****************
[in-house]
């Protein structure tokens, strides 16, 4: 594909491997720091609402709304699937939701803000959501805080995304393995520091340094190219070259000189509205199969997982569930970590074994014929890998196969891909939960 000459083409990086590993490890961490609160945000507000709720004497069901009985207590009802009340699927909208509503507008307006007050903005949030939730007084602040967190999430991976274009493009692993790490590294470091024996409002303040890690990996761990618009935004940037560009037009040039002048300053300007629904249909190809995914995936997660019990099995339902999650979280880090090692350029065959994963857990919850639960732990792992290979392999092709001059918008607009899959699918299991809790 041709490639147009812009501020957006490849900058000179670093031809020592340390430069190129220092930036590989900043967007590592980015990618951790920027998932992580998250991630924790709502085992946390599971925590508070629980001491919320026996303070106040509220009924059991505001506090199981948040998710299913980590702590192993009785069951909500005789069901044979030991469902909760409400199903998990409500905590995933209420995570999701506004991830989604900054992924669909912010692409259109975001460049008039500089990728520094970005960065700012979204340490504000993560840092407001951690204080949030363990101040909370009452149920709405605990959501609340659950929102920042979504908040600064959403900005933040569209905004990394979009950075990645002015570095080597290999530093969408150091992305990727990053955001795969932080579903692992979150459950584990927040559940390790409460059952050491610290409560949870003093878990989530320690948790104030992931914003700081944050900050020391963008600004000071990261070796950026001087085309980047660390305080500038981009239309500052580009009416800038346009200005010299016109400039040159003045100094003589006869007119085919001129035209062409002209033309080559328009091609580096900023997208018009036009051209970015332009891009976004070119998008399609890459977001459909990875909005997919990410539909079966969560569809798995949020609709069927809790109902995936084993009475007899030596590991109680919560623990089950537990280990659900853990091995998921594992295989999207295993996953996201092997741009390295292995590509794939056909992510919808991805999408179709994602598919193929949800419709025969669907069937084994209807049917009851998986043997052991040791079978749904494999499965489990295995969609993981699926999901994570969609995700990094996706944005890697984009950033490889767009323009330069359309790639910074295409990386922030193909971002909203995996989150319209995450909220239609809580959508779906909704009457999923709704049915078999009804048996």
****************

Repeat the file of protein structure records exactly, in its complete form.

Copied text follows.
[in-house]
């Protein structure tokens, strides 16, 4: 594909491997720091609402709304699937939701803000959501805080995304393995520091340094190219070259000189509205199969997982569930970590074994014929890998196969891909939960 000459083409990086590993490890961490609160945000507000709720004497069901009985207590009802009340699927909208509503507008307006007050903005949030939730007084602040967190999430991976274009493009692993790490590294470091024996409002303040890690990996761990618009935004940037560009037009040039002048300053300007629904249909190809995914995936997660019990099995339902999650979280880090090692350029065959994963857990919850639960732990792992290979392999092709001059918008607009899959699918299991809790 041709490639147009812009501020957006490849900058000179670093031809020592340390430069190129220092930036590989900043967007590592980015990618951790920027998932992580998250991630924790709502085992946390599971925590508070629980001491919320026996303070106040509220009924059991505001506090199981948040998710299913980590702590192993009785069951909500005789069901044979030991469902909760409400199903998990409500905590995933209420995570999701506004991830989604900054992924669909912010692409259109975001460049008039500089990728520094970005960065700012979204340490504000993560840092407001951690204080949030363990101040909370009452149920709405605990959501609340659950929102920042979504908040600064959403900005933040569209905004990394979009950075990645002015570095080597290999530093969408150091992305990727990053955001795969932080579903692992979150459950584990927040559940390790409460059952050491610290409560949870003093878990989530320690948790104030992931914003700081944050900050020391963008600004000071990261070796950026001087085309980047660390305080500038981009239309500052580009009416800038346009200005010299016109400039040159003045100094003589006869007119085919001129035209062409002209033309080559328009091609580096900023997208018009036009051209970015332009891009976004070119998008399609890459977001459909990875909005997919990410539909079966969560569809798995949020609709069927809790109902995936084993009475007899030596590991109680919560623990089950537990280990659900853990091995998921594992295989999207295993996953996201092997741009390295292995590509794939056909992510919808991805999408179709994602598919193929949800419709025969669907069937084994209807049917009851998986043997052991040791079978749904494999499965489990295995969609993981699926999901994570969609995700990094996706944005890697984009950033490889767009323009330069359309790639910074295409990386922030193909971002909203995996989150319209995450909220239609809580959508779906909704009457999923709704049915078999009804048996």